The other new song – Genocidal Humanoidz – is brilliantly unpredictable, even including some black-metal riffing about 90 seconds in…
“I know! But I do try to keep our music in some sort of song format. I try a lot of progressive things, sure, but always keep it as a song. Sometimes when you get too progressive you lose the song and you lose the hook.
“With my writing I usually like to keep it some sort of traditional song structure or format. It might be arranged in a traditional way, but I do have a traditional approach to some degree!”
You’ve mainly used Marshall amps and Gibson and Ibanez guitars over the years. What are we hearing on the new recordings?
“There were no pedals, but I went through a 100-Watt Friedman amplifier that’s very close to a Marshall JMP. I mixed that with a Marshall, which is the bulk of the tone for these two songs.
“And yeah, pretty much all my guitars since Mezmerize and Hypnotize have been recorded with a 1962 LP SG Standard I have. This time I mixed it with an early '80s Gibson Korina Flying V, so it was an SG and Flying V mixed and doubled…”
You were one of the campaign artists for the Marshall Mode Four series – one of the loudest amps to bear their name at a whopping 350 watts. We remember seeing this advert with you lying on two stacks like a bed…
“I actually have the prototype for that amp, they probably forgot they gave me it [laughs]! It doesn’t say Marshall, instead it has sharpie writing on it, so it’s totally the prototype. I’m not sure if they’re aware I still have it [laughs]…
“I’ve always loved Marshall, but I really do like these Friedman amplifiers. The guy that makes them actually used to mod my Marshalls… so when I heard his, I felt they sounded like my modded Marshalls. Which explains why I started using those.
“Aside from that, I’m not much of a gear guy. I pretty much plug my guitar straight into the amp. That’s how I get my sound. I don’t use any compressors or anything like that, it’s really straightforward – guitar, amp and just me playing I guess. It’s never complicated.”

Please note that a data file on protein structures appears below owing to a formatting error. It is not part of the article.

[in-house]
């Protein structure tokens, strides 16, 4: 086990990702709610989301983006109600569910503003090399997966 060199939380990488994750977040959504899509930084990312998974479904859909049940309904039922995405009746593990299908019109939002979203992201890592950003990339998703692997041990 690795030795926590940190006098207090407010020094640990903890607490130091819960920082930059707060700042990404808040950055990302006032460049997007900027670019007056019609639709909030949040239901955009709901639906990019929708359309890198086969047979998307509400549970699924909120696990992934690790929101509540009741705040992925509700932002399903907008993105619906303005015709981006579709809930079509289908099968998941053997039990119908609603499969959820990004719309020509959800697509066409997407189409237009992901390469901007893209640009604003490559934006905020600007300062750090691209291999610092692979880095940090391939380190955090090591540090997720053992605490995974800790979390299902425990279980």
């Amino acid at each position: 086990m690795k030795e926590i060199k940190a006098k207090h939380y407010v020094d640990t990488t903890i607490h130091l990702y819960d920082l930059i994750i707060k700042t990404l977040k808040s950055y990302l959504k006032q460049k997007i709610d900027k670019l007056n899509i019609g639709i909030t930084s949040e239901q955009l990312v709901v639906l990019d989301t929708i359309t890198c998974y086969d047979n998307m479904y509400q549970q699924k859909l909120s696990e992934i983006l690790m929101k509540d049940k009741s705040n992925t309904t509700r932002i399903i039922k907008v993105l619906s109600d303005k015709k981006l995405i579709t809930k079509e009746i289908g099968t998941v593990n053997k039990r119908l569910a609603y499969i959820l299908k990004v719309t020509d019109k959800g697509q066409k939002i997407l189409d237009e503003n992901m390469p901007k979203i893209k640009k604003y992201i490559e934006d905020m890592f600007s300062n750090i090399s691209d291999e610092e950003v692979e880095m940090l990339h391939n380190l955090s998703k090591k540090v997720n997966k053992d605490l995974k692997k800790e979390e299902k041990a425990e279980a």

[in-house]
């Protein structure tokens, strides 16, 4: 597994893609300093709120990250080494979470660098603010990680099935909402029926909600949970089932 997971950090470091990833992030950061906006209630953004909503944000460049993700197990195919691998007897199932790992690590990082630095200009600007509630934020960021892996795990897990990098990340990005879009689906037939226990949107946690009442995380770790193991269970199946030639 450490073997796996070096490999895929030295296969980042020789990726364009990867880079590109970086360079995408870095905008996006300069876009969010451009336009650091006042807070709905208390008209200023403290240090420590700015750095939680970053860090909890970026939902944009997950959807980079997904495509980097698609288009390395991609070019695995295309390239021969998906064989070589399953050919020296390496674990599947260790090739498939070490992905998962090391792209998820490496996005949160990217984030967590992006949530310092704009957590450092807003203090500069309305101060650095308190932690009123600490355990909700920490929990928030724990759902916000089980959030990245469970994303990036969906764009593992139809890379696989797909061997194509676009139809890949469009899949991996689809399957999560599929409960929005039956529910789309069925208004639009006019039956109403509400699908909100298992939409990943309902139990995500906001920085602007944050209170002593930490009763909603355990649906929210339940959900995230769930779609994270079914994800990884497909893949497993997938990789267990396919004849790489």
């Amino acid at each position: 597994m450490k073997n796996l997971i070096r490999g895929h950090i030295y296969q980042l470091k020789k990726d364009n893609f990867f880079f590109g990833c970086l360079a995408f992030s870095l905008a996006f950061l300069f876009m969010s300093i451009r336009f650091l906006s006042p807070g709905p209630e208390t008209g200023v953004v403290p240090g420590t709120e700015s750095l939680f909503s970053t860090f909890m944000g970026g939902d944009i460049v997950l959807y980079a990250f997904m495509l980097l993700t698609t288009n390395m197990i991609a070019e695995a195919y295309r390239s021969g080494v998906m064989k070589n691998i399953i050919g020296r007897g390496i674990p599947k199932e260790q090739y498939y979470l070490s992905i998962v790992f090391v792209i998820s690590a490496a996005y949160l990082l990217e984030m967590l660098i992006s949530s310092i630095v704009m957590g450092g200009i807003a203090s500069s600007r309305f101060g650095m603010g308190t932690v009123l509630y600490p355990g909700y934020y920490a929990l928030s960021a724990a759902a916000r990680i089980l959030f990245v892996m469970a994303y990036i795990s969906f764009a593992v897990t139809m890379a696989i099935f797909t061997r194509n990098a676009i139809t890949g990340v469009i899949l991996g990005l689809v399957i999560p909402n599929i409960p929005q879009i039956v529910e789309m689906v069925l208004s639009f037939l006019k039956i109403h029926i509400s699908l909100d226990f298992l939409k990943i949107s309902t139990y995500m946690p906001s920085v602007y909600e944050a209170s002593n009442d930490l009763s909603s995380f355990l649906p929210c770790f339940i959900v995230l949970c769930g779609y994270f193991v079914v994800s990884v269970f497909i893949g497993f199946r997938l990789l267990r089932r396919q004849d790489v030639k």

What are the main secrets to the Daron Malakian school of shred – as seen on live renditions of tracks like Psycho, Streamline, Highway Song, Lonely Day, Mr. Jack?
“You know, a lot of my guitar heroes aren’t really the shredder guys. I’m a really big fan of Jerry Garcia. Dudes who aren’t necessarily fast with shredding and sweeping, but more melody-led. When I solo, I like my parts to sing a melody rather than play a bunch of notes really fast over and over again.
“It’s the more simplistic, feel-based players that have influenced me most – and I have so many different influences. A lot of the things I write come from all the things I like meshed in with each other. That’s what creates the style of my songwriting and guitar playing.
“I’m sure a lot of people don’t hear The Grateful Dead in what I do… but I listen to them a lot. In my head, that’s kind what I’m emulating – stuff like that and Neil Young. A lot of people listen to him and think, ‘Oh, he makes his guitar sound like a cat crying!’ But I actually love the feel and fight he puts in with the guitars. It’s like he’s fighting the guitar and I really like that. It’s raw emotion.
“I’ve never been a guy to sit there and learn. I’ve never practiced a day in my life. I’ve just played. I won’t sit there and do scales over and over again. I don’t care much for muscle memory when I’m listening to musicians. You hear a lot of muscle memory and not enough feel. I’m way more on the feel side than the muscle memory side, I guess…”